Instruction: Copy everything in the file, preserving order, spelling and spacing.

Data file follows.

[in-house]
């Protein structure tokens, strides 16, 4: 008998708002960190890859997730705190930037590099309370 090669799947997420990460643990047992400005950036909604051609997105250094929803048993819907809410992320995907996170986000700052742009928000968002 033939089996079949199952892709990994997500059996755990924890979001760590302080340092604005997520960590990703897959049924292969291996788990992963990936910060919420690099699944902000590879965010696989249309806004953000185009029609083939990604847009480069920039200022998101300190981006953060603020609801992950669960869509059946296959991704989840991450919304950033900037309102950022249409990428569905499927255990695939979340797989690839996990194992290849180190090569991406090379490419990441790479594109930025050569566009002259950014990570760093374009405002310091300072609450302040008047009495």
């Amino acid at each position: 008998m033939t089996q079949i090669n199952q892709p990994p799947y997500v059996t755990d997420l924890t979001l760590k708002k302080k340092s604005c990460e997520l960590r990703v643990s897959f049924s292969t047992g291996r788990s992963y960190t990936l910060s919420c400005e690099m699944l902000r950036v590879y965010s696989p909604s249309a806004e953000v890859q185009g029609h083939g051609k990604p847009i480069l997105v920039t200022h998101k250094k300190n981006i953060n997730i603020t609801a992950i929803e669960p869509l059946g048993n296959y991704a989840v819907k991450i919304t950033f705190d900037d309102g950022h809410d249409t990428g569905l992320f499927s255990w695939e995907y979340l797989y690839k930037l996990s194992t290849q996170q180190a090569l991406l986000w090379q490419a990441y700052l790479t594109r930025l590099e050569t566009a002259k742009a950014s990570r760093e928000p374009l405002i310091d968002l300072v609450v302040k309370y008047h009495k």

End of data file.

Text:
[in-house]
């Protein structure tokens, strides 16, 4: 008998708002960190890859997730705190930037590099309370 090669799947997420990460643990047992400005950036909604051609997105250094929803048993819907809410992320995907996170986000700052742009928000968002 033939089996079949199952892709990994997500059996755990924890979001760590302080340092604005997520960590990703897959049924292969291996788990992963990936910060919420690099699944902000590879965010696989249309806004953000185009029609083939990604847009480069920039200022998101300190981006953060603020609801992950669960869509059946296959991704989840991450919304950033900037309102950022249409990428569905499927255990695939979340797989690839996990194992290849180190090569991406090379490419990441790479594109930025050569566009002259950014990570760093374009405002310091300072609450302040008047009495």
């Amino acid at each position: 008998m033939t089996q079949i090669n199952q892709p990994p799947y997500v059996t755990d997420l924890t979001l760590k708002k302080k340092s604005c990460e997520l960590r990703v643990s897959f049924s292969t047992g291996r788990s992963y960190t990936l910060s919420c400005e690099m699944l902000r950036v590879y965010s696989p909604s249309a806004e953000v890859q185009g029609h083939g051609k990604p847009i480069l997105v920039t200022h998101k250094k300190n981006i953060n997730i603020t609801a992950i929803e669960p869509l059946g048993n296959y991704a989840v819907k991450i919304t950033f705190d900037d309102g950022h809410d249409t990428g569905l992320f499927s255990w695939e995907y979340l797989y690839k930037l996990s194992t290849q996170q180190a090569l991406l986000w090379q490419a990441y700052l790479t594109r930025l590099e050569t566009a002259k742009a950014s990570r760093e928000p374009l405002i310091d968002l300072v609450v302040k309370y008047h009495k």